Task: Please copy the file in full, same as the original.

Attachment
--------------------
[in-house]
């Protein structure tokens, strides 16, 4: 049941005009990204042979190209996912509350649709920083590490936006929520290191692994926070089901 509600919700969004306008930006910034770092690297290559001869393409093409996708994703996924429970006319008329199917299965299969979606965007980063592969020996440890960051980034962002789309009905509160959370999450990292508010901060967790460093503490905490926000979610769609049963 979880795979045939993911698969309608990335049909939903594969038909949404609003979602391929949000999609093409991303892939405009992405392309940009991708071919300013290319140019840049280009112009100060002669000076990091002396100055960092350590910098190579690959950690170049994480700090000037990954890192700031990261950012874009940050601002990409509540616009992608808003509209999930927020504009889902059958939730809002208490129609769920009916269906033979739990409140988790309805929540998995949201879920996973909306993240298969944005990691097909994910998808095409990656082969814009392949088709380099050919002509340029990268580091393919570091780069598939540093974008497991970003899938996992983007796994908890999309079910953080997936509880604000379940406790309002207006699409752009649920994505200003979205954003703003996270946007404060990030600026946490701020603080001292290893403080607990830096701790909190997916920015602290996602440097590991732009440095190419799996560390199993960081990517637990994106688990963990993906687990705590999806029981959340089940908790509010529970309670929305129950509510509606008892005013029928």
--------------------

[in-house]
């Protein structure tokens, strides 16, 4: 049941005009990204042979190209996912509350649709920083590490936006929520290191692994926070089901 509600919700969004306008930006910034770092690297290559001869393409093409996708994703996924429970006319008329199917299965299969979606965007980063592969020996440890960051980034962002789309009905509160959370999450990292508010901060967790460093503490905490926000979610769609049963 979880795979045939993911698969309608990335049909939903594969038909949404609003979602391929949000999609093409991303892939405009992405392309940009991708071919300013290319140019840049280009112009100060002669000076990091002396100055960092350590910098190579690959950690170049994480700090000037990954890192700031990261950012874009940050601002990409509540616009992608808003509209999930927020504009889902059958939730809002208490129609769920009916269906033979739990409140988790309805929540998995949201879920996973909306993240298969944005990691097909994910998808095409990656082969814009392949088709380099050919002509340029990268580091393919570091780069598939540093974008497991970003899938996992983007796994908890999309079910953080997936509880604000379940406790309002207006699409752009649920994505200003979205954003703003996270946007404060990030600026946490701020603080001292290893403080607990830096701790909190997916920015602290996602440097590991732009440095190419799996560390199993960081990517637990994106688990963990993906687990705590999806029981959340089940908790509010529970309670929305129950509510509606008892005013029928």